From Market to Menu

A close friend of mine recently revealed that she is a committed locavore. As I am a new mom the second time around these days, I wondered if the sleep deprivation had kicked in with a vengeance. Locavore? Was that some kind of mentally ill person of Hispanic descent who consumes both meat and vegetables? (Yes, that’s where my brain goes.)

A close friend of mine recently revealed that she is a committed locavore. As I am a new mom the second time around these days, I wondered if the sleep deprivation had kicked in with a vengeance. Locavore? Was that some kind of mentally ill person of Hispanic descent who consumes both meat and vegetables? (Yes, that’s where my brain goes.)

Eating local is cool again, as it rightfully should be. Do we really need to be eating strawberries from Chile in the off-season? They taste all the sweeter when one waits until our own impressive berry bounty hits the markets each spring, and the carbon footprint of long-haul shipping routes is correspondingly and sweetly reduced. I think nothing marks the seasons of Southern California as wonderfully as our local farmers’ markets. My little daughter happily gorges herself on the first of the late-spring peaches, her favorite, while I eagerly anticipate more obscure things like ramps, fiddleheads and favas. Increasingly, our local markets also offer artisanal products like grass-fed beef, a rainbow of fresh free-range eggs, locally baked breads and native California cheeses that remind us all how very lucky we are to live in this great state.

The best of our local chefs are themselves locavores, and we owe them our thanks for the vital support they provide to these farmers and growers. It’s hard to miss these chefs – they’re the men and women who prowl the markets as soon as they open and who are easily recognized by the late-night shadows under their eyes and by the size of their produce purchases. But let’s be honest here. There’s more than a little talent required in order to transform that heap of seasonal bounty into something transcendent; I confess that I am frequently frustrated by my attempts to truly cook seasonally. I mean, does any average home cook know how to properly prepare rutabagas? And if you buy sunchokes or crosnes, how in God’s good Earth can one make them actually taste good? (Likely answer: copious amounts of butter.)

We got to thinking that some professional expertise on our local farmers’ markets would be the perfect way to welcome the spring and summer produce that enriches our diets and our communities. Accordingly, we’ve put together a moveable feast for you — a three-course menu based on local, seasonal produce, which features the talents of three of our top local restaurant chefs. We finagled the recipes too, so you can reproduce these delicious options at home.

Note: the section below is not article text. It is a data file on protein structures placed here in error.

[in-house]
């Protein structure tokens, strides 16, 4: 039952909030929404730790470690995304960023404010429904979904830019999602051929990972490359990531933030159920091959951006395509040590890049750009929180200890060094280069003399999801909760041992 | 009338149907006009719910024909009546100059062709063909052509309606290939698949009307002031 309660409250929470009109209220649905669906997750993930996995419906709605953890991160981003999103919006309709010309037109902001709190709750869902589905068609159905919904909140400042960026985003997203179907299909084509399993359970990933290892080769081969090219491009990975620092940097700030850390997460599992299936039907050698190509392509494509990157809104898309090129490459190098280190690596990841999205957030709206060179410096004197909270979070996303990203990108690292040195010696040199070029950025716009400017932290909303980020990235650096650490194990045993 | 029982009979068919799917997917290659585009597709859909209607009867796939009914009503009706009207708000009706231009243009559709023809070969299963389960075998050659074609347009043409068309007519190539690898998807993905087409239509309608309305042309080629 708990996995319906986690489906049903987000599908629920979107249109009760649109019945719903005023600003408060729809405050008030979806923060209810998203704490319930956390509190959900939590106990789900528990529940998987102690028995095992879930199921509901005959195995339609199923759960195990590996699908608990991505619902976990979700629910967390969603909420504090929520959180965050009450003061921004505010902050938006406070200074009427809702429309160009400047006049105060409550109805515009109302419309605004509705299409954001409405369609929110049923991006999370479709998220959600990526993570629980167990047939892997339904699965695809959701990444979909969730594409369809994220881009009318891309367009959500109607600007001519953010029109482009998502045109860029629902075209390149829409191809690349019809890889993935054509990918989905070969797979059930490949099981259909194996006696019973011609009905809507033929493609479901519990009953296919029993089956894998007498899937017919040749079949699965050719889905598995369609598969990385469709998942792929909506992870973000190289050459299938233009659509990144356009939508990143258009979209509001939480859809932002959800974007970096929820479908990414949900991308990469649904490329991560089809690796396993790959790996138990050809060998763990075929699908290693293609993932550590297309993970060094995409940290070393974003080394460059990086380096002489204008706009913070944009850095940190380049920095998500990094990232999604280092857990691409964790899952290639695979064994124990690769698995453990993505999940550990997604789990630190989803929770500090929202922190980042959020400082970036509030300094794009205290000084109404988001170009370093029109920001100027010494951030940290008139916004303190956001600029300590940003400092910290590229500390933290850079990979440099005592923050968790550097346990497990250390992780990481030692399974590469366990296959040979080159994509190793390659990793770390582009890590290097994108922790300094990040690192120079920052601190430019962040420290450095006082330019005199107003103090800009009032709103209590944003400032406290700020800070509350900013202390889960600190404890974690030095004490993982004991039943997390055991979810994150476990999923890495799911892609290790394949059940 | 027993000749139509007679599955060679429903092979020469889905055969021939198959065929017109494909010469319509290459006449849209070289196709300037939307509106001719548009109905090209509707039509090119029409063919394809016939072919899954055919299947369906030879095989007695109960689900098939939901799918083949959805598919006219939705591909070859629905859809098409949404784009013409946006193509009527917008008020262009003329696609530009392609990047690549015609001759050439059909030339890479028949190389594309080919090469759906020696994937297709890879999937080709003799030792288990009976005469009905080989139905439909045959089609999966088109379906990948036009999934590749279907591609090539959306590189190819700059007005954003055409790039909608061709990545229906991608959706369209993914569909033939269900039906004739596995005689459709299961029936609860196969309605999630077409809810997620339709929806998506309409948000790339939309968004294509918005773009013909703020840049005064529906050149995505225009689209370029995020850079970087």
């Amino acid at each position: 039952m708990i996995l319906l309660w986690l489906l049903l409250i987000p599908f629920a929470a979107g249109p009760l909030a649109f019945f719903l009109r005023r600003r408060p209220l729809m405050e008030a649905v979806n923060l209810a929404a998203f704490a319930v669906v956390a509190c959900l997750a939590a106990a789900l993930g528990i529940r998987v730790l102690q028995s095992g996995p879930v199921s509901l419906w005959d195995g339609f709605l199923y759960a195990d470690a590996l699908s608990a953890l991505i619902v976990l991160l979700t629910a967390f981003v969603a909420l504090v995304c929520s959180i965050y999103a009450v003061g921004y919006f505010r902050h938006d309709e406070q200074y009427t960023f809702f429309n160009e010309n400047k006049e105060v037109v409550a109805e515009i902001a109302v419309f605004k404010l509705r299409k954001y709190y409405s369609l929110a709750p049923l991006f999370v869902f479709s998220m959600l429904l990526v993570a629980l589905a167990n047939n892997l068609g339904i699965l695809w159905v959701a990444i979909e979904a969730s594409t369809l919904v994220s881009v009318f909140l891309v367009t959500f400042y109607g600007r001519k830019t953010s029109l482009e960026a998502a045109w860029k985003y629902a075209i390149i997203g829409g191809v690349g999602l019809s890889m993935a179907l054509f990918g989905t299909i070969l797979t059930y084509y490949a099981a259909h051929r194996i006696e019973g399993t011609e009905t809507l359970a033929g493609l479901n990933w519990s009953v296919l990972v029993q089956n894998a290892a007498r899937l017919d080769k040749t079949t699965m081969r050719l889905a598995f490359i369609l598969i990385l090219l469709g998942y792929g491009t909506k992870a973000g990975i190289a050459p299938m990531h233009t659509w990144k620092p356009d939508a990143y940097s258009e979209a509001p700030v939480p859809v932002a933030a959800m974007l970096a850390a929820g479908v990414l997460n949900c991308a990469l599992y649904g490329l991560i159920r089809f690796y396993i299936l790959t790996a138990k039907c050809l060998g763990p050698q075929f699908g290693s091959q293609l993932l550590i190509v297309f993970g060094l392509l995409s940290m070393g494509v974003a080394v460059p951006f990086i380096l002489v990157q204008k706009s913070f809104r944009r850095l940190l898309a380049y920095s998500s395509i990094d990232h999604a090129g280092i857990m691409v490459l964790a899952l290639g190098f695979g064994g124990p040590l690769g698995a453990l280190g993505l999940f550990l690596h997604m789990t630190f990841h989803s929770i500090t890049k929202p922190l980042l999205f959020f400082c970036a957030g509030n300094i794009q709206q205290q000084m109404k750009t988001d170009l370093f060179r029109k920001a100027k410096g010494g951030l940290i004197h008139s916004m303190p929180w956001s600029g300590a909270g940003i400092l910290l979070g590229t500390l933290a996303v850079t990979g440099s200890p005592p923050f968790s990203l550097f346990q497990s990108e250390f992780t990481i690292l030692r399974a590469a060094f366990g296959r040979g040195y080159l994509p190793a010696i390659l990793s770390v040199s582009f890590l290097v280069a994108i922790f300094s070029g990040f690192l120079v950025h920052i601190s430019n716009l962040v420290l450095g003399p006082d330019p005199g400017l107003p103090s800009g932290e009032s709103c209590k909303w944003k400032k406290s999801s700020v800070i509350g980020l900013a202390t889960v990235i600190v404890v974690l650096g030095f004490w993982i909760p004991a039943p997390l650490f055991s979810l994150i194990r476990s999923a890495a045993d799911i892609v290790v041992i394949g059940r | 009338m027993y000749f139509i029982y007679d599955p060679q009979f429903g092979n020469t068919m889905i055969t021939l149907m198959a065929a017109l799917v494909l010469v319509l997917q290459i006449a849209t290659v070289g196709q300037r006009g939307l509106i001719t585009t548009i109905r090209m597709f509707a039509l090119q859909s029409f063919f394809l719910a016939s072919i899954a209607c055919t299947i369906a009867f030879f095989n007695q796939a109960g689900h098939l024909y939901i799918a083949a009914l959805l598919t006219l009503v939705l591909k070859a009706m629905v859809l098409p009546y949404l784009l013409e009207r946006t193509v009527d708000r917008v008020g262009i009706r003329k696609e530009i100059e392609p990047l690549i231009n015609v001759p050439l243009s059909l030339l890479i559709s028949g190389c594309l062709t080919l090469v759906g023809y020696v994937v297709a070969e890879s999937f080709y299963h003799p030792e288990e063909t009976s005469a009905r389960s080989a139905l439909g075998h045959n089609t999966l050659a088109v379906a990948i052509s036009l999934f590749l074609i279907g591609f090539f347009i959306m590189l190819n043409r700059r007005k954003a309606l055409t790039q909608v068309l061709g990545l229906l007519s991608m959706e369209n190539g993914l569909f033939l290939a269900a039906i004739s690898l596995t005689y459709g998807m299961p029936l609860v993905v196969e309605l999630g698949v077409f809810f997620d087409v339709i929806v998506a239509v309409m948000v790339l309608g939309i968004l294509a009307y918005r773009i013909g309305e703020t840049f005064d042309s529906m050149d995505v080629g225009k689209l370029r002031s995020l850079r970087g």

From Manhattan Beach’s Café Pierre, we’re featuring Chef Remi Lauvand’s light but flavorful wild striped bass served with springy favas and artichokes. Try this fish course with a white wine that won’t fight the artichokes, always a tough pairing — my suggestion would be the fantastic vermentino made by Tablas Creek in Paso Robles. For a main course, we returned to Chef Michael Fiorelli at mar’sel in Palos Verdes. His spectacular Wagyu beef served with chard-stuffed tortelloni, raisins and baby carrots is not for the timid home cook, but Chef Michael has graciously taken the time to guide our readers step by step in this dish. (Yes, you can make homemade tortelloni. Don’t cop out and buy Buitoni at Vons!) Go big red with this entrée — a structured zinfandel with pedigree like Ridge’s Lytton Springs bottling will balance the brawn of the ribeye with the sweetness of the raisins and the carrots. Lastly, from Paul Martin’s American Bistro in El Segundo, we’re suggesting a heavenly, country-style strawberry shortcake, which needs something bubbly to polish off your meal. Try the sparkling muscat from Benessere Vineyards in Napa — one sip, and you’ll be addicted.

Go ahead and embark on your own moveable feast. Get out those reusable, eco-friendly canvas bags and head to the market. It’s the perfect way to celebrate the season. Cheers!

Wild Striped Bass with Fava Beans

Courtesy of Café Pierre
Chef Remi Lauvand

Café Pierre
317 Manhattan Beach Boulevard,
Manhattan Beach

 1 pound wild striped bass filet
 1 pound shelled fresh fava beans
 1 large artichoke
 1 sprig rosemary
 1 tablespoon sherry vinegar
 1/2 cup extra virgin olive oil
 4 ounces wild arugula

Cut the bass into 1/4-pound pieces and sear gently, skin down. Quickly blanch fava beans in salted boiling water and cool in icy water. Remove the skin. Remove the leaves of the artichoke. Discard the choke from the heart. Slice thinly, then sauté slowly in olive oil with the rosemary until tender. Mix all vegetables and arugula in a salad bowl. Seasoned with olive oil and sherry vinegar. Serve striped bass next to fava beans and arugula; sprinkle a bit of the dressing  around.

Grilled Wagyu Ribeye Cap with creamed chard tortelloni, golden raisins and roasted baby carrots

Courtesy of mar’sel
Chef Michael Fiorelli

6610 Palos Verdes Drive South
Rancho Palos Verdes

1/2 cup golden raisins
1 cup orange juice
Cumin Marinade (recipe follows)
1 whole (3-pound) Wagyu ribeye cap steak, trimmed of fat (have your butcher do this)
2 tablespoons olive oil
36 baby carrots
Creamed Chard Tortelloni (please visit
kosher salt
fresh black pepper

Place raisins and orange juice in a medium pot.
Bring to a simmer; turn off heat and allow to
cool at room temperature. Strain the raisins;